Wood’s proposal inadvertently impacts the issue of homosexuality- a hot topic among believers today. Christians know that Paul taught brotherly love fulfills the entire Law (Romans 13.8-9). Yet, many also believe Paul taught “no homosexual shall enter God’s Kingdom” (1 Corinthians 6.9). Wood’s proposal includes a reconciliation of these two texts.

“Wood’s discussion of homosexuality is thorough and fascinating; it recognizes the complexity of the issues involved and demonstrates that, in the end, if we are to take ‘Jesus’ Law’ seriously, then this debate must proceed in love,” Rev. Dr. Robert Moses told CP.

Wood put 12 years of research into a new book entitled, “Pauline Paradoxes Decoded,” which has taken an unusual approach of fusing scholarly research with an ongoing narrative.

“Wood’s manuscript has been a genuine delight to read, not only as a result of his gripping, original and important argument, but also because he has an ability to keep the reader engaged, almost as if one were reading a novel,” Tilling said.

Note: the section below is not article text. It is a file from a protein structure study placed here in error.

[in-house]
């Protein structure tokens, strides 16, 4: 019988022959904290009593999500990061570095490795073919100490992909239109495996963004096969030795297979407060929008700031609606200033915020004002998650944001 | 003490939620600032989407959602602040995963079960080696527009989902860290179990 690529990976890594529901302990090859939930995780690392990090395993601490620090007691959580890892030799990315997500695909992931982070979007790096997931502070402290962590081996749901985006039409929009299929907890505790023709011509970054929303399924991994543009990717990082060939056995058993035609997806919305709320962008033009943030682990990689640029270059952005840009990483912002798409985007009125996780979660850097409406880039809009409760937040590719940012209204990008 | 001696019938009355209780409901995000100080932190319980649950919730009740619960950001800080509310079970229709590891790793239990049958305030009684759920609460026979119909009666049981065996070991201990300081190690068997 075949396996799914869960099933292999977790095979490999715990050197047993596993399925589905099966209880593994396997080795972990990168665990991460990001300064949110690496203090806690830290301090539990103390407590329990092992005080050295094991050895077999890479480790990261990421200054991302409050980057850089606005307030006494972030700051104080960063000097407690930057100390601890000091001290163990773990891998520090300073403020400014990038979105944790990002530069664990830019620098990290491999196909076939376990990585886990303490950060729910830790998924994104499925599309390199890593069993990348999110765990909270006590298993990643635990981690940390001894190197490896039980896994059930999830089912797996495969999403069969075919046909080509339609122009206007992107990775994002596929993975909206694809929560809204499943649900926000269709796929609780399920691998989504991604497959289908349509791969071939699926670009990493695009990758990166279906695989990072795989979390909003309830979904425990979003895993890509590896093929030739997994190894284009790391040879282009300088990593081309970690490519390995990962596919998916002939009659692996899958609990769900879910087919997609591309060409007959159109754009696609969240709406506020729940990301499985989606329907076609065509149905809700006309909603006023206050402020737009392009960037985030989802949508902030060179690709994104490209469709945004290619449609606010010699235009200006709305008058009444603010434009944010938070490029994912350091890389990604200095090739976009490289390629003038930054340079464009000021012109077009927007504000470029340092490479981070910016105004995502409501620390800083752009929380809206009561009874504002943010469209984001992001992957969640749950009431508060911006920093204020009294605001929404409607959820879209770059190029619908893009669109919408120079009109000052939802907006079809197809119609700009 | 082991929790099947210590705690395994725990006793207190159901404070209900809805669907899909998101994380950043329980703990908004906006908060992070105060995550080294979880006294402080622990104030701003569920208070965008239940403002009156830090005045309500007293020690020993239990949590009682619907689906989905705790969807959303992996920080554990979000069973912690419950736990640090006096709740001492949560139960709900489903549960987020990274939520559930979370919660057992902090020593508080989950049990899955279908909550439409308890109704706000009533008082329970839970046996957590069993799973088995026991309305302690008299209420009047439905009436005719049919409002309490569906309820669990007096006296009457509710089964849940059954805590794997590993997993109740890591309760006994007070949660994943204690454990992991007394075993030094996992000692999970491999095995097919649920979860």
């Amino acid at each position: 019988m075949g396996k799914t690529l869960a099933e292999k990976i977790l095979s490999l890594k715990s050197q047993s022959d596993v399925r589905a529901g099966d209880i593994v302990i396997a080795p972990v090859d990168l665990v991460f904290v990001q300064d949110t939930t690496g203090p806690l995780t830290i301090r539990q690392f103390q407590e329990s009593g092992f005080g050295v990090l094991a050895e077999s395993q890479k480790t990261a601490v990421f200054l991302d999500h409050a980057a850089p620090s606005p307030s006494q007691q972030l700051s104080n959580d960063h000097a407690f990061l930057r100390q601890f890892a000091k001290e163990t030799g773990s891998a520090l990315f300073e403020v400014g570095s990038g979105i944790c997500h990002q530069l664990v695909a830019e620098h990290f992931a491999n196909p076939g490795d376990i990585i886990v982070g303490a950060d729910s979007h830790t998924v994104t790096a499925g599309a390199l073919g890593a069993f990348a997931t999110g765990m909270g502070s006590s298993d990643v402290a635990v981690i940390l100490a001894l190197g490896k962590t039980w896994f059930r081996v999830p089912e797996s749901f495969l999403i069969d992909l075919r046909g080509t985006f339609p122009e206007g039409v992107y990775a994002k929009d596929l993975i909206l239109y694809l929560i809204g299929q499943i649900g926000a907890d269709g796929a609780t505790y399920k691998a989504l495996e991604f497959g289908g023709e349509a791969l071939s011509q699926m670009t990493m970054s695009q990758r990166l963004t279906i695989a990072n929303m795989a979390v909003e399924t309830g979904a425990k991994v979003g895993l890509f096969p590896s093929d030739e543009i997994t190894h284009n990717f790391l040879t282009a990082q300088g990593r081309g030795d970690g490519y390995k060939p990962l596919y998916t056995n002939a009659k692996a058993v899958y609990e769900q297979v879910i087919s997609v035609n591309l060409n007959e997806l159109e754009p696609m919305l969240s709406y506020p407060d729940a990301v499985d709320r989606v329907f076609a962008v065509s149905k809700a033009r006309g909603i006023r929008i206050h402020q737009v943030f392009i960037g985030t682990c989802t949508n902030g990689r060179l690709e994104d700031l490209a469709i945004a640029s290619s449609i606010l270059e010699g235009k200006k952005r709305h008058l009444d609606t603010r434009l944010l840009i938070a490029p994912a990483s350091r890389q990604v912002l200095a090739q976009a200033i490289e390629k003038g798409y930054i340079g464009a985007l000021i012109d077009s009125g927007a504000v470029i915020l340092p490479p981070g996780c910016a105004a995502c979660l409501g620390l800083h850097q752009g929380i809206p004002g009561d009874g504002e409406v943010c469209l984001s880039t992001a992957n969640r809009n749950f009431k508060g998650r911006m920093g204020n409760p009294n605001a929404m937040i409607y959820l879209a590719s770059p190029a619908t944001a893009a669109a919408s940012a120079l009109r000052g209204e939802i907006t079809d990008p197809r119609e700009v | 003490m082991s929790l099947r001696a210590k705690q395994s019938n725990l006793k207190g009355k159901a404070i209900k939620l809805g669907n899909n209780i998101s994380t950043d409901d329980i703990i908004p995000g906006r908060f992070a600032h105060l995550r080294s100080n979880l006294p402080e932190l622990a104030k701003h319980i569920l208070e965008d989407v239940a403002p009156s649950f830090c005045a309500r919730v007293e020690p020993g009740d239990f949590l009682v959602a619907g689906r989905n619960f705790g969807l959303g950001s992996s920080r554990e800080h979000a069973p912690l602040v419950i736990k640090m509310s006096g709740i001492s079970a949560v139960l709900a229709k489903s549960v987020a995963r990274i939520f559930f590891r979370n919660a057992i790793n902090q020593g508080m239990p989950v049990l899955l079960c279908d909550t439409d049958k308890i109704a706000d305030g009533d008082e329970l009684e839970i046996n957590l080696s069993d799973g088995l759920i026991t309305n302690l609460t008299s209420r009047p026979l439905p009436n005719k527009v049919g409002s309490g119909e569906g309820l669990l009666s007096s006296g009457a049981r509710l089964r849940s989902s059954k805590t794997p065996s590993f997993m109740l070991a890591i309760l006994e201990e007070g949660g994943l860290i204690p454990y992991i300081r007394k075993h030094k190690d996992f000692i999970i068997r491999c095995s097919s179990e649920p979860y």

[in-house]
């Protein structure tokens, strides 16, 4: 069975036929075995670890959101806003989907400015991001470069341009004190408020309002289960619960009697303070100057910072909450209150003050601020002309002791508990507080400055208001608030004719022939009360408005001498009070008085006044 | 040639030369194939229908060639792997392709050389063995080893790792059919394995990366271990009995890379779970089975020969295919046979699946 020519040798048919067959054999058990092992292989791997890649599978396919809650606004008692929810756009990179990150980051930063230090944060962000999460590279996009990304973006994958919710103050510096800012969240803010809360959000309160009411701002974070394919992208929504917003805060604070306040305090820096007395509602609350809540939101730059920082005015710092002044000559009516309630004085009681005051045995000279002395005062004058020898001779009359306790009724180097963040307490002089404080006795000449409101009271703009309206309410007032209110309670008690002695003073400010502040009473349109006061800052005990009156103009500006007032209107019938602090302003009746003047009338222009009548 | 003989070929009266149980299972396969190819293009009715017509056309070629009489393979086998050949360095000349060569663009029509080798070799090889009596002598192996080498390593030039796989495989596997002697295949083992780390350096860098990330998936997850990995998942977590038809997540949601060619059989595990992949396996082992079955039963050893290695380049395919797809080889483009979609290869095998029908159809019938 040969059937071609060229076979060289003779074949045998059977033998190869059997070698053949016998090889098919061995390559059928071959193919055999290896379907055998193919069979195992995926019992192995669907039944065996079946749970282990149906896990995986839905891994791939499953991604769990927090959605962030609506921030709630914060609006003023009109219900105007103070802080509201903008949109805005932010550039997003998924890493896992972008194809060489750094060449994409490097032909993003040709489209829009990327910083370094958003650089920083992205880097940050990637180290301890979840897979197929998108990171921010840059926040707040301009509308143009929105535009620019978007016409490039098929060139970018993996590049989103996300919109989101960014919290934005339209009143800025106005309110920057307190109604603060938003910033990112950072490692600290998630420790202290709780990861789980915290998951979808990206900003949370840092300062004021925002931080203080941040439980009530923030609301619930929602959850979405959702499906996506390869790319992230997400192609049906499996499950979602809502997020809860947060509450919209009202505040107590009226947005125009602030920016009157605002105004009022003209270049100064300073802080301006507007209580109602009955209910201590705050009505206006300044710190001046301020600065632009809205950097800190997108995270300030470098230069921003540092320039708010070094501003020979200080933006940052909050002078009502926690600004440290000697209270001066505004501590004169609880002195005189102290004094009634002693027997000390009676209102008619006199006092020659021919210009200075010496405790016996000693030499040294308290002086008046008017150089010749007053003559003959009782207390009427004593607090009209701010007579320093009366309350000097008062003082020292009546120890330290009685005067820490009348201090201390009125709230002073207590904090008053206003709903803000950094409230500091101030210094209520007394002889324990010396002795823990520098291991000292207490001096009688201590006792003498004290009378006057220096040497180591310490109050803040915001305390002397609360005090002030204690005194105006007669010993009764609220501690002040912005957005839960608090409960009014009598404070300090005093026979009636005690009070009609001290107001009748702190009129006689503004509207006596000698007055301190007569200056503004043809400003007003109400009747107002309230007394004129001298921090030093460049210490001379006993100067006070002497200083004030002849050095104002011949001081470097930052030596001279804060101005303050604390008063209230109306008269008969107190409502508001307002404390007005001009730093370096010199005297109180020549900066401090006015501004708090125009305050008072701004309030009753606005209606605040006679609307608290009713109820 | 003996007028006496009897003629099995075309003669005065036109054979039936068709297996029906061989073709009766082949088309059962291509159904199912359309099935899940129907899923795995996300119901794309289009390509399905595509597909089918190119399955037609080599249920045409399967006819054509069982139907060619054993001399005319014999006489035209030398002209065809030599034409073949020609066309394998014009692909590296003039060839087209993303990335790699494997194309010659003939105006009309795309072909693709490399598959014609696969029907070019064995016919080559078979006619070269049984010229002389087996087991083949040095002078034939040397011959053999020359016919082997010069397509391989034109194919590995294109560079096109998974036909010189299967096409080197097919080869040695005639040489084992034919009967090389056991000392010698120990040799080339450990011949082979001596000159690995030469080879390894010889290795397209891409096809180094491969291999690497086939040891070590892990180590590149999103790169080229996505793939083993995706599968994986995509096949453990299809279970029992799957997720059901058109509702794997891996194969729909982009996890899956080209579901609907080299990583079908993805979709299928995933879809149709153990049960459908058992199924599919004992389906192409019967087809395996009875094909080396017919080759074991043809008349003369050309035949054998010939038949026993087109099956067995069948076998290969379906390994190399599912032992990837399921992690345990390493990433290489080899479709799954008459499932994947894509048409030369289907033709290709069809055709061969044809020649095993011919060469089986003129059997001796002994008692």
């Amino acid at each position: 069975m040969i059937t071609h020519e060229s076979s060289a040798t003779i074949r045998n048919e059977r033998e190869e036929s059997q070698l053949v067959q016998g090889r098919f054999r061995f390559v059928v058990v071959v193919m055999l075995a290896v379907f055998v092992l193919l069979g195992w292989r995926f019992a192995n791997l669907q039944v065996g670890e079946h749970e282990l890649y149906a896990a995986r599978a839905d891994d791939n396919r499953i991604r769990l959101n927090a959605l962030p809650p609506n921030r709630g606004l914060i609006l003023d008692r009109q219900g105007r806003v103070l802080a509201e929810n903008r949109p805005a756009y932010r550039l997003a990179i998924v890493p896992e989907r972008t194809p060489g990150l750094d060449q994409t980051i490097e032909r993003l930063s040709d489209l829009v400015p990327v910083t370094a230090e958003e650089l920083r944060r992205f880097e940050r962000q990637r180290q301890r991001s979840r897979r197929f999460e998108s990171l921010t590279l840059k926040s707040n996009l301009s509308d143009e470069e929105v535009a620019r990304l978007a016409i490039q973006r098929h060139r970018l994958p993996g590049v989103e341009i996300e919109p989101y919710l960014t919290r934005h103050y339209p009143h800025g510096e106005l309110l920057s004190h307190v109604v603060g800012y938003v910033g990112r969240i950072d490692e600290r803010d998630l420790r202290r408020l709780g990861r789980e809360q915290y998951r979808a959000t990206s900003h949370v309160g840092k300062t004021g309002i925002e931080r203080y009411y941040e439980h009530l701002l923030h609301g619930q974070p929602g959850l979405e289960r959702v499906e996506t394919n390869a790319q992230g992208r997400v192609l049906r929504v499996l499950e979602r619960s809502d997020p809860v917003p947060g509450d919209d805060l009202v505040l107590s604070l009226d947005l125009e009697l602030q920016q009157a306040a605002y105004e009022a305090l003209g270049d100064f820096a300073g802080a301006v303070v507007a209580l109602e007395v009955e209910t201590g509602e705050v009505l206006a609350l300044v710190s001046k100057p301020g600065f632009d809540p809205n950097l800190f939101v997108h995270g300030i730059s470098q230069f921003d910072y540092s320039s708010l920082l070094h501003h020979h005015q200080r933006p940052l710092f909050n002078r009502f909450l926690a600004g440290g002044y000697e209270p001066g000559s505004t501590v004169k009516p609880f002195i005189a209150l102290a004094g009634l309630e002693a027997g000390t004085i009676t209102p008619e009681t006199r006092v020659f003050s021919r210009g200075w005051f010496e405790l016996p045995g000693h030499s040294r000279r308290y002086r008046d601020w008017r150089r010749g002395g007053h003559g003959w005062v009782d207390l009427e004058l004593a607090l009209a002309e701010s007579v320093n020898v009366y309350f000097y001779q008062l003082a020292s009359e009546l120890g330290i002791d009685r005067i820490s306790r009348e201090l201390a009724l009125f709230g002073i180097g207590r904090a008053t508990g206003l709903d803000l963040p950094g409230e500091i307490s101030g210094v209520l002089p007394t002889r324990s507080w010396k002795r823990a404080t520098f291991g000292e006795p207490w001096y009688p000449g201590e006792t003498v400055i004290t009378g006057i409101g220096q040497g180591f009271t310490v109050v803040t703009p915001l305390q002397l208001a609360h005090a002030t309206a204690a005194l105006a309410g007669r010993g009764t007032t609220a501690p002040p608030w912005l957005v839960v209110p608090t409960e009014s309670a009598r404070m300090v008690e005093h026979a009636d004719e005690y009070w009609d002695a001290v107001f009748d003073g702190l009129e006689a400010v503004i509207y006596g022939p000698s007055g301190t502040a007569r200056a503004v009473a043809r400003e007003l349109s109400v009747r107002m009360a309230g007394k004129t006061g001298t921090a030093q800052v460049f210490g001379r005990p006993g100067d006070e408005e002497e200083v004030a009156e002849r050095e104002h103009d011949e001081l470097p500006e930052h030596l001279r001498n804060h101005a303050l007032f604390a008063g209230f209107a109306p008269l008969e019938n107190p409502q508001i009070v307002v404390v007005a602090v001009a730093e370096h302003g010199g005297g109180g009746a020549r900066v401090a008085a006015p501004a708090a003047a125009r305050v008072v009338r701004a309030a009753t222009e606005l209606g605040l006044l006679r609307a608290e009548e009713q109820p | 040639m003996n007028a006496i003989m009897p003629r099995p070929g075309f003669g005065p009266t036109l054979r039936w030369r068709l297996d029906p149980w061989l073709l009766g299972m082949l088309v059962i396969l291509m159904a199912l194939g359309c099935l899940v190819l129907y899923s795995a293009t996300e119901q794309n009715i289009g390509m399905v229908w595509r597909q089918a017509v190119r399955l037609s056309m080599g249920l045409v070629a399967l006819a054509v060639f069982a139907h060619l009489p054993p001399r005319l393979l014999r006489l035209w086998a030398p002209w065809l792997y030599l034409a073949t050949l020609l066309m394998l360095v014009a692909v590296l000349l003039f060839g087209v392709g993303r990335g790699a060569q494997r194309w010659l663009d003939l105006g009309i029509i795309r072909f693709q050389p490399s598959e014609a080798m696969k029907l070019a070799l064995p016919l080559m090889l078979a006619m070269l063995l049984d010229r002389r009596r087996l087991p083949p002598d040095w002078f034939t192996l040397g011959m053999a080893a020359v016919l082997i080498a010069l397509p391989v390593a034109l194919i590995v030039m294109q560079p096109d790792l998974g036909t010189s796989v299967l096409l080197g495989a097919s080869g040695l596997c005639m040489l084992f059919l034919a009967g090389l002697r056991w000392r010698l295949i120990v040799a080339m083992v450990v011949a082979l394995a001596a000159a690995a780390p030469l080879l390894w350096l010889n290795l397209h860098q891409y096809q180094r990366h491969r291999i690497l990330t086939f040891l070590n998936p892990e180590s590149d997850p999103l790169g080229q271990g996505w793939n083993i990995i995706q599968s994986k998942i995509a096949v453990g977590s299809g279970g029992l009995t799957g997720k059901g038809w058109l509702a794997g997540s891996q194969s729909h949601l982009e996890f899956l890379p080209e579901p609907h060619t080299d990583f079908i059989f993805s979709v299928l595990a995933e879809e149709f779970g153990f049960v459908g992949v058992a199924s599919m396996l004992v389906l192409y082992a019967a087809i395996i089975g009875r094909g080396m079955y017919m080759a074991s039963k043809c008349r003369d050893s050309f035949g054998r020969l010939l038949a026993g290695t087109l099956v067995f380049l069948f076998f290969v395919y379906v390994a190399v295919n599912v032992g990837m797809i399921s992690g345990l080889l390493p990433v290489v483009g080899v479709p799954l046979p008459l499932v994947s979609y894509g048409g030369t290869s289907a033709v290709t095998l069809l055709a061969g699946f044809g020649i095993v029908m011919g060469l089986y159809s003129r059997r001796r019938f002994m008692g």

It should be noted that Wood’s initial career was in the field of cryptography, not biblical studies. However, Wood gained recognition in his teenage years for memorizing Paul’s letters verbatim. Applying his cryptanalytic skills to the letters that he had memorized was a naturally fortuitous combination.

“There are a lot of things that I like about his work. And for him to have done all this by himself without any formal training, just by reading and thinking, is pretty incredible,” Campbell stated.

At the very least, the publication of Wood’s solution should spark a healthy debate and discussion in the Christian community. And, perhaps, the 1,900-year-old issue has finally been solved.

The article above originally appeared at: